Today my boy would be 24 years old. What would he look like? How would he have changed or not changed?
He’ll never get wrinkles, have arthritis, worry about getting a cancer diagnosis. He’ll never graduate from college, get married or have my grandchildren.
Instead, he is forever frozen at the age of 20 in pictures and memories. Forever young. Forever tragic due to his addiction to heroin and death by suicide. Charles was supposed to be famous by now. He was supposed to be making me laugh.
I crack morbid jokes sometimes which make me laugh more knowing he’d think they were hilarious. I don’t feel guilty for laughing because he always loved to make me laugh.
Meanwhile I count the birthdays celebrating his life with friends and family. I move him forward in age, and carry him with me through summer, fall, spring and the holidays. I dream about him and sometimes wake up with a headache from clenching my jaw. Other times I wake up wishing I could fall back asleep because that’s where he was alive.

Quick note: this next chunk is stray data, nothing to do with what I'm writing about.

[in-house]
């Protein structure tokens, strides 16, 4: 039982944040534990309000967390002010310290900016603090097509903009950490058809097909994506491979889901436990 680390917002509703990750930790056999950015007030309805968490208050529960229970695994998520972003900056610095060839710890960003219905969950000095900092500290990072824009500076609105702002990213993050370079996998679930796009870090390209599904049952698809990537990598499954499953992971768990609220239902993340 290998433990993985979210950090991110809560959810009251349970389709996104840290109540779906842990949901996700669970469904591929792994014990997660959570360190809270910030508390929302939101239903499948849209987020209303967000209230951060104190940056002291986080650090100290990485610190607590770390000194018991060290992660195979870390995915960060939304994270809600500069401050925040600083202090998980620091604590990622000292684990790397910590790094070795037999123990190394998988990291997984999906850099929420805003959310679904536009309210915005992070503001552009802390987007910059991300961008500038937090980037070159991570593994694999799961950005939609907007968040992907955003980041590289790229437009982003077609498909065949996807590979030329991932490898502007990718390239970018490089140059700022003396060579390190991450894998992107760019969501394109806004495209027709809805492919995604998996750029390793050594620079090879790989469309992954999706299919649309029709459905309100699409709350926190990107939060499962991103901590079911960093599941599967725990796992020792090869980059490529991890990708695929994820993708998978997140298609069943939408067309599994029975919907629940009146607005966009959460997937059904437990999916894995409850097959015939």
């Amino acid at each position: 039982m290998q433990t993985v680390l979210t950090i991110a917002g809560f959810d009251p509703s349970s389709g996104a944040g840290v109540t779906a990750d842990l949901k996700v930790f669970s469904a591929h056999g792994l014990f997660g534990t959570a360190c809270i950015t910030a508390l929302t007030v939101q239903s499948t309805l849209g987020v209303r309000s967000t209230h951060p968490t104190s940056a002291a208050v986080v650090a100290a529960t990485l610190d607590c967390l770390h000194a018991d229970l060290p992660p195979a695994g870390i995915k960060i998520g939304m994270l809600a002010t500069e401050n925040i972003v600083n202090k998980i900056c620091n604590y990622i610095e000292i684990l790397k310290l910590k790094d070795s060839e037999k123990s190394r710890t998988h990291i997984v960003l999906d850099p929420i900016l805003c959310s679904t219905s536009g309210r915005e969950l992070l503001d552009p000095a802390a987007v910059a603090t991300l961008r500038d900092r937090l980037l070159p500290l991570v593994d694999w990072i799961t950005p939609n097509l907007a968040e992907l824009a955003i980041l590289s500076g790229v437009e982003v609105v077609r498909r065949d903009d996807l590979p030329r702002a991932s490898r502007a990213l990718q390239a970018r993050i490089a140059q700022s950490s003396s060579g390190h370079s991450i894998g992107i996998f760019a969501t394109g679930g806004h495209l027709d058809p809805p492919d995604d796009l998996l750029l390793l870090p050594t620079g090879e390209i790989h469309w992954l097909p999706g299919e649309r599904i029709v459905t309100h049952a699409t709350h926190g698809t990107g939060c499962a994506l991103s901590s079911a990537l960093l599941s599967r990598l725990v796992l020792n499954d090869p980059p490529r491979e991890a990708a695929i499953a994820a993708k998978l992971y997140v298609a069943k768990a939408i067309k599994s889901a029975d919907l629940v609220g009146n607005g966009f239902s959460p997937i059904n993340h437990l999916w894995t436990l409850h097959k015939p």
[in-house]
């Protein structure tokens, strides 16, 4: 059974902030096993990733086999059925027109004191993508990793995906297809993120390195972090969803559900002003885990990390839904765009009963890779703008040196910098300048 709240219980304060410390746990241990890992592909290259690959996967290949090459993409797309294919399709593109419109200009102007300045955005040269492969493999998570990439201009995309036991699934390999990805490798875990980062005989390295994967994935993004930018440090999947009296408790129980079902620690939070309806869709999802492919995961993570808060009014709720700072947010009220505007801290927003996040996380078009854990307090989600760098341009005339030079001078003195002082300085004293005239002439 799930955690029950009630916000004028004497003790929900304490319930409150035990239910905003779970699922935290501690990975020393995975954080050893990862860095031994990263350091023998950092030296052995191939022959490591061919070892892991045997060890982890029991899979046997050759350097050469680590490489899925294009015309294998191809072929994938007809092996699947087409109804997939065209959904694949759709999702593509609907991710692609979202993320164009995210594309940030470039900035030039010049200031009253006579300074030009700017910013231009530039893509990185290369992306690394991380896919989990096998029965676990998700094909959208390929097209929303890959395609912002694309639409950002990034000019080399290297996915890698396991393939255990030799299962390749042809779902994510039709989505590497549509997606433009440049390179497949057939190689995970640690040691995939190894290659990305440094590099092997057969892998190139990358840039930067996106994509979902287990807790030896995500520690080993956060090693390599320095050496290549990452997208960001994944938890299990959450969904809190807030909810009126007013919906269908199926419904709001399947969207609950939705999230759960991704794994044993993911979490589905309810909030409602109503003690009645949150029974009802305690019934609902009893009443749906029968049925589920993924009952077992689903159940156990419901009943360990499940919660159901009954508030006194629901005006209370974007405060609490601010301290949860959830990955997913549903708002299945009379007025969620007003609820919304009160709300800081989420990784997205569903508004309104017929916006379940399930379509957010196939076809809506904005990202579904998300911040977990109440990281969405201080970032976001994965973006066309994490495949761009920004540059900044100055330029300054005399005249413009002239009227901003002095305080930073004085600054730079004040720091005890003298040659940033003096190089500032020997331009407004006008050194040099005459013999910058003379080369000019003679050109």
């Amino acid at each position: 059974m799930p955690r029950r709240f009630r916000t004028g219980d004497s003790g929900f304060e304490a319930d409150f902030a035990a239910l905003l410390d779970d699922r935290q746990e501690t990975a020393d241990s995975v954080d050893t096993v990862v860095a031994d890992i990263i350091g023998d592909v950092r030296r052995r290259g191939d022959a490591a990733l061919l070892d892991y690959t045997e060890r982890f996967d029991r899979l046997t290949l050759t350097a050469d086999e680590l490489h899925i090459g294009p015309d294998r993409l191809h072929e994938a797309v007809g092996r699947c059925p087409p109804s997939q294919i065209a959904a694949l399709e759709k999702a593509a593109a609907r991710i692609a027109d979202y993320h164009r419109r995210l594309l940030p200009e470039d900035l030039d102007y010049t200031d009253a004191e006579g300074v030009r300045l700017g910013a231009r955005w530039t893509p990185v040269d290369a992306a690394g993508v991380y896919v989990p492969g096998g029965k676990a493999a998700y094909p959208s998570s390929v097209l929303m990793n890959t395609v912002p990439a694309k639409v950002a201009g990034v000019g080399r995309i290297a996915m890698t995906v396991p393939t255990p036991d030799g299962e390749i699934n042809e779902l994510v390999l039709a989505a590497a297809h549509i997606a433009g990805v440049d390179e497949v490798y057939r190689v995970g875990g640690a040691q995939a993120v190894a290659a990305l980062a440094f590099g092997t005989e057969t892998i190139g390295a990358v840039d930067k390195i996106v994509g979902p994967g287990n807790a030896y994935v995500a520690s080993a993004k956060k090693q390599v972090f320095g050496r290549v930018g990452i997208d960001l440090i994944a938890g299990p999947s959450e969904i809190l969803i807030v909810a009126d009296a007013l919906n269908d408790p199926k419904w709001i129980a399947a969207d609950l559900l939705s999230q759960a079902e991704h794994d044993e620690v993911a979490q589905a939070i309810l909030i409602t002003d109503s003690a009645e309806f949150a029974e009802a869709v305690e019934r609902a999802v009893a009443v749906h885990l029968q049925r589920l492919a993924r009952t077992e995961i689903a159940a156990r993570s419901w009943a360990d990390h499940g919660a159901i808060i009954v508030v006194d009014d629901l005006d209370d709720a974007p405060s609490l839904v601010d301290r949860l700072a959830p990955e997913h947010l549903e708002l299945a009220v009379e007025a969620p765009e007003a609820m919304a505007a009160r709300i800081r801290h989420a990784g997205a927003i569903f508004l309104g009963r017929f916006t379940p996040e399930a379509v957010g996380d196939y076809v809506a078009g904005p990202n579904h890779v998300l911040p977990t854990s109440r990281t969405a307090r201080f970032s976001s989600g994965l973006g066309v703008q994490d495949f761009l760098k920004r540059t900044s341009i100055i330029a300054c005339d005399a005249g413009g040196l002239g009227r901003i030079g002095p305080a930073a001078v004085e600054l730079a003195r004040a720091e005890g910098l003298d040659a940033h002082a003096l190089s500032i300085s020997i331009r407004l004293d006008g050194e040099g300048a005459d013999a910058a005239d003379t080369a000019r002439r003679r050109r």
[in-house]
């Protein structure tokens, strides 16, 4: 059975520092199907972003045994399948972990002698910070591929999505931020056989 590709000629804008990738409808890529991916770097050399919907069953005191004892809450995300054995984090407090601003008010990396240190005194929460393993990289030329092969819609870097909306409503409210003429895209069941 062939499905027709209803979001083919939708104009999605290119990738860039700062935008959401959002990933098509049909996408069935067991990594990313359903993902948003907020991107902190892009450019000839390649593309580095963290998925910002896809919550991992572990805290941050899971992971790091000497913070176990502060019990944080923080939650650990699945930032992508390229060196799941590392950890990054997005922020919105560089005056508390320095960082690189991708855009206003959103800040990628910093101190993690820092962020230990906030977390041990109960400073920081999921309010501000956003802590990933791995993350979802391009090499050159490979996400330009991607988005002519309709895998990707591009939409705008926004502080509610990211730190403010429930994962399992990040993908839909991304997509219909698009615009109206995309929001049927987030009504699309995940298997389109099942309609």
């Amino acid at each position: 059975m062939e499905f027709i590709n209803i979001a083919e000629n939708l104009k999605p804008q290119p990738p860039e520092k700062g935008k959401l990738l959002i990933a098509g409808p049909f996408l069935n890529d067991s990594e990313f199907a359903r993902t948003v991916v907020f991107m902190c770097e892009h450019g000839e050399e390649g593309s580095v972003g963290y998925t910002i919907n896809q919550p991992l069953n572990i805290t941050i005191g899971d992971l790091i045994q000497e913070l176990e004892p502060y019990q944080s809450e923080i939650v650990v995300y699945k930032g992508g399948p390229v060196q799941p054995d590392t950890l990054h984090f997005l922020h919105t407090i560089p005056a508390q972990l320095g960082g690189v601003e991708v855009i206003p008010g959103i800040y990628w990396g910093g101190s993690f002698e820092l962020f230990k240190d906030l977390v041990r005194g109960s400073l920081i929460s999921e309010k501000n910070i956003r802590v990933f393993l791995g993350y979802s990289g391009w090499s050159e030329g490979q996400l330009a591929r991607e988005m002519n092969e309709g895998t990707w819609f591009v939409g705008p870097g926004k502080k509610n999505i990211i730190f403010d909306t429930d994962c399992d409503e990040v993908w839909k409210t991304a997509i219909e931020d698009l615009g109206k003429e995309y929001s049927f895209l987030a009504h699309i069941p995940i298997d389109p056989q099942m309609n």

This is the first year I’ve not broken out in welts and itchy rashes during the birthday month. I’ve not lost any hair as I have in the past. The grief has been quiet and persistent at times but softer and less jagged. I greet it and meet it allowing it to wash over me and connect me to his memory.
After almost four years, my heart has accepted the loss, I’ve figured out how to move forward and recognized ways to keep his memory alive. The grief no longer feels like I’m lying on a bed of broken glass stark naked.
Happy twenty fourth birthday Charles. I love you.